The ongoing exhibition at the National Portrait Gallery, which ends 29 May 2017, places Claude Cahun – whose most important literary work, ‘Disavowals’ I translated from French for Tate Publishing – alongside contemporary British artist, Gillian Wearing.
Both artists, born seventy years apart, deal with universal themes of identity, gender and notions of self-disclosure often via self-portraiture and masquerade.
It took me three years to translate Cahun’s complex and utterly unique work. I was commissioned by Professor Dawn Ades, who gave a very interesting talk about the exhibition (for which she wrote the catalogue introduction) at the NPG last week. I was in the audience, and in the course of the event, she frequently referenced my book and even waved it around so that the audience could see it!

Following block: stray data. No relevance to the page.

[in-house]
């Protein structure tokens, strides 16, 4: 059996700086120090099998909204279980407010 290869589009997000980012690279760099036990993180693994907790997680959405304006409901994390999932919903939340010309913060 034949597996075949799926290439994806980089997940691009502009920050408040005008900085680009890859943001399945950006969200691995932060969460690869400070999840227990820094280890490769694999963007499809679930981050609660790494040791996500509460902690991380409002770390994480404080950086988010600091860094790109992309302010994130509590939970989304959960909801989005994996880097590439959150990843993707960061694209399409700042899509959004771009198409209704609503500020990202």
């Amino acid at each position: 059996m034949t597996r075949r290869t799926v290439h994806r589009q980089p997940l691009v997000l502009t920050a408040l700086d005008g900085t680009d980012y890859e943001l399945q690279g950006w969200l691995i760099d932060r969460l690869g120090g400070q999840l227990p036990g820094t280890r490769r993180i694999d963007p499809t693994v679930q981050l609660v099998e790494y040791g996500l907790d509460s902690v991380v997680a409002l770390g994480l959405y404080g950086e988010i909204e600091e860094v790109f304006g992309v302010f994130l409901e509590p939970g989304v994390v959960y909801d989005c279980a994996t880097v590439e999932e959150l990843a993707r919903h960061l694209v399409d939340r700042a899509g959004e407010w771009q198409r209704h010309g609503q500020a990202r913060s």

I have to say that I am rather baffled that nobody from the NPG saw fit to invite me to participate in any of the events associated with the show; when Professor Ades talked about self-portraiture and the ambiguity surrounding the attribution of Cahun’s photographs (taken by her companion, Susanne Malherbe) I wanted to jump up and down and spout my theory about this which comes straight from the pages of the book. Ha!
Not wishing to appear bitter and twisted (B&T) allow me to recommend the show to you!
And the book!